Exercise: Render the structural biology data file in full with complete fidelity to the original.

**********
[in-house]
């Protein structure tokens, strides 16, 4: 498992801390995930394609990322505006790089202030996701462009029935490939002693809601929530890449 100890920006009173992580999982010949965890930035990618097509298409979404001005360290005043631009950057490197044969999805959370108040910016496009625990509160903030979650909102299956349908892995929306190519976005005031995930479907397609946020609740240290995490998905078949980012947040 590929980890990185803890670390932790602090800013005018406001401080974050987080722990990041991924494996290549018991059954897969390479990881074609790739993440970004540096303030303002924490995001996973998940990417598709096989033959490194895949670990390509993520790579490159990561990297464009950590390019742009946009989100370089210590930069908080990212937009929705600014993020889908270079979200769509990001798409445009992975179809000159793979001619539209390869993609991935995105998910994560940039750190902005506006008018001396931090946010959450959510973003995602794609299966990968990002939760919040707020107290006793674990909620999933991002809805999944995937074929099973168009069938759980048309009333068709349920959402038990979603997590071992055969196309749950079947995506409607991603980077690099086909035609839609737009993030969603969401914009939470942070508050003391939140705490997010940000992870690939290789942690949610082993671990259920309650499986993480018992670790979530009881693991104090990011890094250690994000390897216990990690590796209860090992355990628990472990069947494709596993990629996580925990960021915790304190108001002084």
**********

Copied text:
[in-house]
């Protein structure tokens, strides 16, 4: 498992801390995930394609990322505006790089202030996701462009029935490939002693809601929530890449 100890920006009173992580999982010949965890930035990618097509298409979404001005360290005043631009950057490197044969999805959370108040910016496009625990509160903030979650909102299956349908892995929306190519976005005031995930479907397609946020609740240290995490998905078949980012947040 590929980890990185803890670390932790602090800013005018406001401080974050987080722990990041991924494996290549018991059954897969390479990881074609790739993440970004540096303030303002924490995001996973998940990417598709096989033959490194895949670990390509993520790579490159990561990297464009950590390019742009946009989100370089210590930069908080990212937009929705600014993020889908270079979200769509990001798409445009992975179809000159793979001619539209390869993609991935995105998910994560940039750190902005506006008018001396931090946010959450959510973003995602794609299966990968990002939760919040707020107290006793674990909620999933991002809805999944995937074929099973168009069938759980048309009333068709349920959402038990979603997590071992055969196309749950079947995506409607991603980077690099086909035609839609737009993030969603969401914009939470942070508050003391939140705490997010940000992870690939290789942690949610082993671990259920309650499986993480018992670790979530009881693991104090990011890094250690994000390897216990990690590796209860090992355990628990472990069947494709596993990629996580925990960021915790304190108001002084």